For India at the cusp of developmental change, the real challenge is to get the government, business and civil society to work in tandem
My interest in governance was aroused by a series of personal experiences, as well as my own family background. My father, Cooverji H. Bhabha, was the first commerce minister of India in the interim cabinet of 1946, where ministers were jointly selected by Pandit Jawaharlal Nehru and Lord Mountbatten for their competence, skills and ethics. He often spoke of “those times”, when working for the government was seen as the best way to serve the new country. Unfortunately, that has since changed.
Today, governance is much more a part of our vocabulary—largely because we believe that those in government jobs are delivering much less than our expectations. Why do our public systems not function the way they should? Why is there so much official apathy and lack of accountability? Why do citizens continue to live in such abysmal conditions, without the most basic amenities? These are questions we all ask ourselves from time to time.
Personally, the culture of giving back has been a consistent thread in my life; professionally our company Forbes Marshall has a strong ethos of supporting social programmes in neighbouring communities, particularly initiatives in the education and healthcare space. When we set up our the Forbes Marshall Foundation a few years ago, we decided to work across Maharashtra in order to reach out to a much larger audience and at the same time be mindful of outputs, outcomes, timelines and sustainable impact.
Working now on a larger canvas, more often than not, challenges in the area of local governance seemed to slow down the best efforts. A stark example of this was the issues we ran into, while partnering with a local not-for-profit, bringing better sanitation practices to an urban slum community. While the non-governmental organization (NGO) and our foundation had effectively galvanized community support to make part contributions for the infrastructure, and worked with local women to help spread the message of eradicating open defecation, it was depressing to find large parts of the basti (settlement) had a failing drainage system, corroded sewer pipes, very inadequate water supply and a well-established lobby of those who supply water in tankers. Working with various local political agencies was the only way to get the project moving. But that was hugely challenging, frustrating and time-consuming, to say the least.
Given on-the-ground experiences as well as our growing understanding of the complexity of India’s problems, we realized that working on social verticals in isolation is incorrect. Rather, the government, business and civil society must work in tandem, to bring in development related change.
Entering the governance space with some trepidation about two years ago, my colleagues and I quickly saw the positives while supporting organizations and individuals engaging in this space. We realized that when elected officials are central to any change effort, long-term solutions arise, benefiting large sections of the target population. We saw this while supporting Swaniti, an organization that encourages bright young people to get involved in governance, by working on projects along with members of Parliament and legislative assemblies (MPs and MLAs) in their constituencies. Our support, in monetary terms, hasn’t been huge, but the impact and change at the constituency level, as a result of the one-year fellowship, has been tremendous.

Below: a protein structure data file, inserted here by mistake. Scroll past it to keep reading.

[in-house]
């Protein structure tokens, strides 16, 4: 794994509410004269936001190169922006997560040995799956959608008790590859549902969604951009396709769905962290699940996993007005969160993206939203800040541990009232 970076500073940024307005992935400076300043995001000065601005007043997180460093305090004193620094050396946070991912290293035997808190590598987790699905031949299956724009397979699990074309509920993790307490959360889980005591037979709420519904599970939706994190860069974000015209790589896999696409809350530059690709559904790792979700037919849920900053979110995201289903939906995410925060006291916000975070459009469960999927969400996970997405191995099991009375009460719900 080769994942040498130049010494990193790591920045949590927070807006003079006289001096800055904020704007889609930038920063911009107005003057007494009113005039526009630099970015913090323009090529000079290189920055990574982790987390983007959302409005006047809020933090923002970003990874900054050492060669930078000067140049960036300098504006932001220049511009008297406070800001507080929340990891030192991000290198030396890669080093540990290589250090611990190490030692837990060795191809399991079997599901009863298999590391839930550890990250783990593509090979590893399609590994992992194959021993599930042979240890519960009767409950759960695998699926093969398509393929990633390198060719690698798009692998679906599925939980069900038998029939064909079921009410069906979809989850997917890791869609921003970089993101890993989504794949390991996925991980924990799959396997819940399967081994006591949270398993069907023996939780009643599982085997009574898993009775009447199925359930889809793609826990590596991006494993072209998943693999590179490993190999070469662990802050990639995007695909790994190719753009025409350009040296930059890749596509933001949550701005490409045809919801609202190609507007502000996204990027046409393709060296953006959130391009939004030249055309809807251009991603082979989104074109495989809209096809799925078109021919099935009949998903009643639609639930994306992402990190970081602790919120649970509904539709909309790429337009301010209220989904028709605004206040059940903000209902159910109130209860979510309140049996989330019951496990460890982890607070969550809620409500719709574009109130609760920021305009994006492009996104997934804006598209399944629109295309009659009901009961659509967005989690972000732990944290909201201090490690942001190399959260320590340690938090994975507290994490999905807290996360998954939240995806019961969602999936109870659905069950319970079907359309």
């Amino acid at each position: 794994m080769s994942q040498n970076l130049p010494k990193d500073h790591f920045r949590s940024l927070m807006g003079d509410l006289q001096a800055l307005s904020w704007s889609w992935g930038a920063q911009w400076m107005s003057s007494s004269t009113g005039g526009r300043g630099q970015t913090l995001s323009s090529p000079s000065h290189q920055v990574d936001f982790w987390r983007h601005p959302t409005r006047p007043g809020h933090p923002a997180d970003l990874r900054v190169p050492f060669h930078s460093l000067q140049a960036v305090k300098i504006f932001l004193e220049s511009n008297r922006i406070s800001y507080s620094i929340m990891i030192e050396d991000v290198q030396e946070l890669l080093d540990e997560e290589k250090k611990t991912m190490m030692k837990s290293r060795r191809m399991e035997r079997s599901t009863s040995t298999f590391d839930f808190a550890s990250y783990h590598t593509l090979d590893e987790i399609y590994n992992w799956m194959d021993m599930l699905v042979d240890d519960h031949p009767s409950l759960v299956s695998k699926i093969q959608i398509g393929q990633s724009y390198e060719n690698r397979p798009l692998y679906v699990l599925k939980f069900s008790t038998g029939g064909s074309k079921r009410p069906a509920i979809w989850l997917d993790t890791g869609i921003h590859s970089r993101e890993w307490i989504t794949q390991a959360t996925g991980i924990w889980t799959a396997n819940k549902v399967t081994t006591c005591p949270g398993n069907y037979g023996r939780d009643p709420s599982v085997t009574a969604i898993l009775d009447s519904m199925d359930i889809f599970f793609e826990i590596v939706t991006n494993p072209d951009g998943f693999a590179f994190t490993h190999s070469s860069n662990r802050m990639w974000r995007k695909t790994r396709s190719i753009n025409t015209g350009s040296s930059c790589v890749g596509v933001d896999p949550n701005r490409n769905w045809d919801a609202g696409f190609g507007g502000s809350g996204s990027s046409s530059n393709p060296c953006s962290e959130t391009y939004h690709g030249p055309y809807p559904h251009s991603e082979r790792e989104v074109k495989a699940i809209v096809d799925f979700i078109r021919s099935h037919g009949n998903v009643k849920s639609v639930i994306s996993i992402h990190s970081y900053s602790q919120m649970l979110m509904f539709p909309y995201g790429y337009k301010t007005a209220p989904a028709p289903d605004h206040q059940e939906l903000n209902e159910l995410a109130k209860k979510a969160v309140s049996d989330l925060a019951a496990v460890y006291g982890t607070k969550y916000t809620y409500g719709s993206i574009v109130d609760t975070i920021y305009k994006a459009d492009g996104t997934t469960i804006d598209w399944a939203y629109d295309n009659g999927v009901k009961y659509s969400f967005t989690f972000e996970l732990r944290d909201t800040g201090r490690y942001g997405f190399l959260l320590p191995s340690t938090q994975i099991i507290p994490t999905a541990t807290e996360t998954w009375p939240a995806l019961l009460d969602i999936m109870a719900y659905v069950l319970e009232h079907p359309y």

Among the other lessons we learned along the way is the virtue of patience. We know that well-thought-through approaches are worth investing in, leading to sustained outcomes.
On a more cautious note, we have realized that grant-making in this area comes with its fair share of challenges. The definition of good governance is itself nebulous—should we prioritize decision making, implementation, transparency and accountability, dissemination of accurate information, or a combination of these? Often, benefits are slow, intangible and hard to quantify; understanding impact and measuring results, as most grant-makers like to do is, therefore, difficult. Additionally, with several worthwhile organizations working in this vast space, on very diverse themes, who should be supported, why and how? Finally and rather sadly, potential grant-makers seem reluctant to support this arm of philanthropy, lest they appear biased or are perceived to be anti government.
Once, I had similar concerns, but these have gradually faded away. I am inspired, listening to charismatic young people who have given up lucrative careers to work in this space—fleshing out new ideas on how, among other things, they can use technology and social media, to drive social change. By its very nature, governance is cross-sectorial, which means that when it works well, it is a confluence of best practices from health, education, gender and other major sectors. Collaboration across themes, particularly in this sector, is key to success.
Over the last few decades, donors have been drawn towards safer, more traditional social initiatives such as education and healthcare. While these sectors deserve support, it is vital for the donors in our country to now direct their attention towards governance. I continue to believe and expect our social initiatives to succeed in spite of the government, not because of it. In a country like India, with the complexity of human development challenges, we cannot ignore or work around the public sector—the sector that is arguably the best to design and implement social reform.
Indeed, it’s a lost opportunity if we do not put our focus, drive, financial and human resources behind strengthening governance issues and rebuilding our public sector.
Rati Forbes heads the Forbes Marshall Foundation.